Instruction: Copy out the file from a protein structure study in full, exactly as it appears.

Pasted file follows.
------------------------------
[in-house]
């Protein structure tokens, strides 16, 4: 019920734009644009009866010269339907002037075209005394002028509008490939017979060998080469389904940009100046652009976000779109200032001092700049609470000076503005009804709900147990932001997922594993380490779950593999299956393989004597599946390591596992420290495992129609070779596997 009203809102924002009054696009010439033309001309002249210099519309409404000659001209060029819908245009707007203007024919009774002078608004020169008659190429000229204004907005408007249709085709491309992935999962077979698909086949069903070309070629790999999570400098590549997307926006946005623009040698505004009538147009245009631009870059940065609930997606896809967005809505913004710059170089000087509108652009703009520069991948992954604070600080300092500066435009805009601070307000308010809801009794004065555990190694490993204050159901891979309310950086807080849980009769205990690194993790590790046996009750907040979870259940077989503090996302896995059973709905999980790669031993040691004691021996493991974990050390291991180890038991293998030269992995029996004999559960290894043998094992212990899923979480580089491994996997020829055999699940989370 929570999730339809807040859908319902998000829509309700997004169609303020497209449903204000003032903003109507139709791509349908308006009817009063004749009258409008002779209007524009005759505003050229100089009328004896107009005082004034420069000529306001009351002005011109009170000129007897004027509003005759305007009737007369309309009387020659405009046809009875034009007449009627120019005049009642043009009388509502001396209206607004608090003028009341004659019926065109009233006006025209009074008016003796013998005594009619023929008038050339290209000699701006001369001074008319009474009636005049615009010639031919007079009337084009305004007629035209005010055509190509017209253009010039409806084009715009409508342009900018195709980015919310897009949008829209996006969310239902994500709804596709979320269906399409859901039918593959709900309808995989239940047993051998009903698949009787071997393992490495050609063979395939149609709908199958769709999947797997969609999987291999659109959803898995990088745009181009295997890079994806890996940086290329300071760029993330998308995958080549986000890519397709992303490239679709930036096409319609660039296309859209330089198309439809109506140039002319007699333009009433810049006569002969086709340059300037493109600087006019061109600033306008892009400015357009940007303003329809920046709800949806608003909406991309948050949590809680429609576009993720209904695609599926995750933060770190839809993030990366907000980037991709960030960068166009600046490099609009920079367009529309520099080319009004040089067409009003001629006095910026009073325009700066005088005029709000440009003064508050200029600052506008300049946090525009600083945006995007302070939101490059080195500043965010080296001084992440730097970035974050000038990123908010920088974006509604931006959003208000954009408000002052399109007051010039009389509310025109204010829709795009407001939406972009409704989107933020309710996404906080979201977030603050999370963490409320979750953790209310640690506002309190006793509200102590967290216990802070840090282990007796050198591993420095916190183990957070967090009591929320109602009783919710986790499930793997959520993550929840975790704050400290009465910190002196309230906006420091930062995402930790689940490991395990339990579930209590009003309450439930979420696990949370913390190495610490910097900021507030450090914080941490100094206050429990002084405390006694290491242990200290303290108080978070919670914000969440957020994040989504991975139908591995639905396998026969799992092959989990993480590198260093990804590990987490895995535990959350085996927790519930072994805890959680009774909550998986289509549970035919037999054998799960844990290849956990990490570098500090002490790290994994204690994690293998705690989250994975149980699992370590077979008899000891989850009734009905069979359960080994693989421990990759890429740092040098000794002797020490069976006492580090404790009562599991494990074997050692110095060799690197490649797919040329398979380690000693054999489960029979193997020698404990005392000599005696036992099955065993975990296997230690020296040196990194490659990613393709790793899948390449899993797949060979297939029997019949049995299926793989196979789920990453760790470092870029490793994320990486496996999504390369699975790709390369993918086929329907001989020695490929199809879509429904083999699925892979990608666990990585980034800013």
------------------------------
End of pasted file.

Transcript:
[in-house]
């Protein structure tokens, strides 16, 4: 019920734009644009009866010269339907002037075209005394002028509008490939017979060998080469389904940009100046652009976000779109200032001092700049609470000076503005009804709900147990932001997922594993380490779950593999299956393989004597599946390591596992420290495992129609070779596997 009203809102924002009054696009010439033309001309002249210099519309409404000659001209060029819908245009707007203007024919009774002078608004020169008659190429000229204004907005408007249709085709491309992935999962077979698909086949069903070309070629790999999570400098590549997307926006946005623009040698505004009538147009245009631009870059940065609930997606896809967005809505913004710059170089000087509108652009703009520069991948992954604070600080300092500066435009805009601070307000308010809801009794004065555990190694490993204050159901891979309310950086807080849980009769205990690194993790590790046996009750907040979870259940077989503090996302896995059973709905999980790669031993040691004691021996493991974990050390291991180890038991293998030269992995029996004999559960290894043998094992212990899923979480580089491994996997020829055999699940989370 929570999730339809807040859908319902998000829509309700997004169609303020497209449903204000003032903003109507139709791509349908308006009817009063004749009258409008002779209007524009005759505003050229100089009328004896107009005082004034420069000529306001009351002005011109009170000129007897004027509003005759305007009737007369309309009387020659405009046809009875034009007449009627120019005049009642043009009388509502001396209206607004608090003028009341004659019926065109009233006006025209009074008016003796013998005594009619023929008038050339290209000699701006001369001074008319009474009636005049615009010639031919007079009337084009305004007629035209005010055509190509017209253009010039409806084009715009409508342009900018195709980015919310897009949008829209996006969310239902994500709804596709979320269906399409859901039918593959709900309808995989239940047993051998009903698949009787071997393992490495050609063979395939149609709908199958769709999947797997969609999987291999659109959803898995990088745009181009295997890079994806890996940086290329300071760029993330998308995958080549986000890519397709992303490239679709930036096409319609660039296309859209330089198309439809109506140039002319007699333009009433810049006569002969086709340059300037493109600087006019061109600033306008892009400015357009940007303003329809920046709800949806608003909406991309948050949590809680429609576009993720209904695609599926995750933060770190839809993030990366907000980037991709960030960068166009600046490099609009920079367009529309520099080319009004040089067409009003001629006095910026009073325009700066005088005029709000440009003064508050200029600052506008300049946090525009600083945006995007302070939101490059080195500043965010080296001084992440730097970035974050000038990123908010920088974006509604931006959003208000954009408000002052399109007051010039009389509310025109204010829709795009407001939406972009409704989107933020309710996404906080979201977030603050999370963490409320979750953790209310640690506002309190006793509200102590967290216990802070840090282990007796050198591993420095916190183990957070967090009591929320109602009783919710986790499930793997959520993550929840975790704050400290009465910190002196309230906006420091930062995402930790689940490991395990339990579930209590009003309450439930979420696990949370913390190495610490910097900021507030450090914080941490100094206050429990002084405390006694290491242990200290303290108080978070919670914000969440957020994040989504991975139908591995639905396998026969799992092959989990993480590198260093990804590990987490895995535990959350085996927790519930072994805890959680009774909550998986289509549970035919037999054998799960844990290849956990990490570098500090002490790290994994204690994690293998705690989250994975149980699992370590077979008899000891989850009734009905069979359960080994693989421990990759890429740092040098000794002797020490069976006492580090404790009562599991494990074997050692110095060799690197490649797919040329398979380690000693054999489960029979193997020698404990005392000599005696036992099955065993975990296997230690020296040196990194490659990613393709790793899948390449899993797949060979297939029997019949049995299926793989196979789920990453760790470092870029490793994320990486496996999504390369699975790709390369993918086929329907001989020695490929199809879509429904083999699925892979990608666990990585980034800013």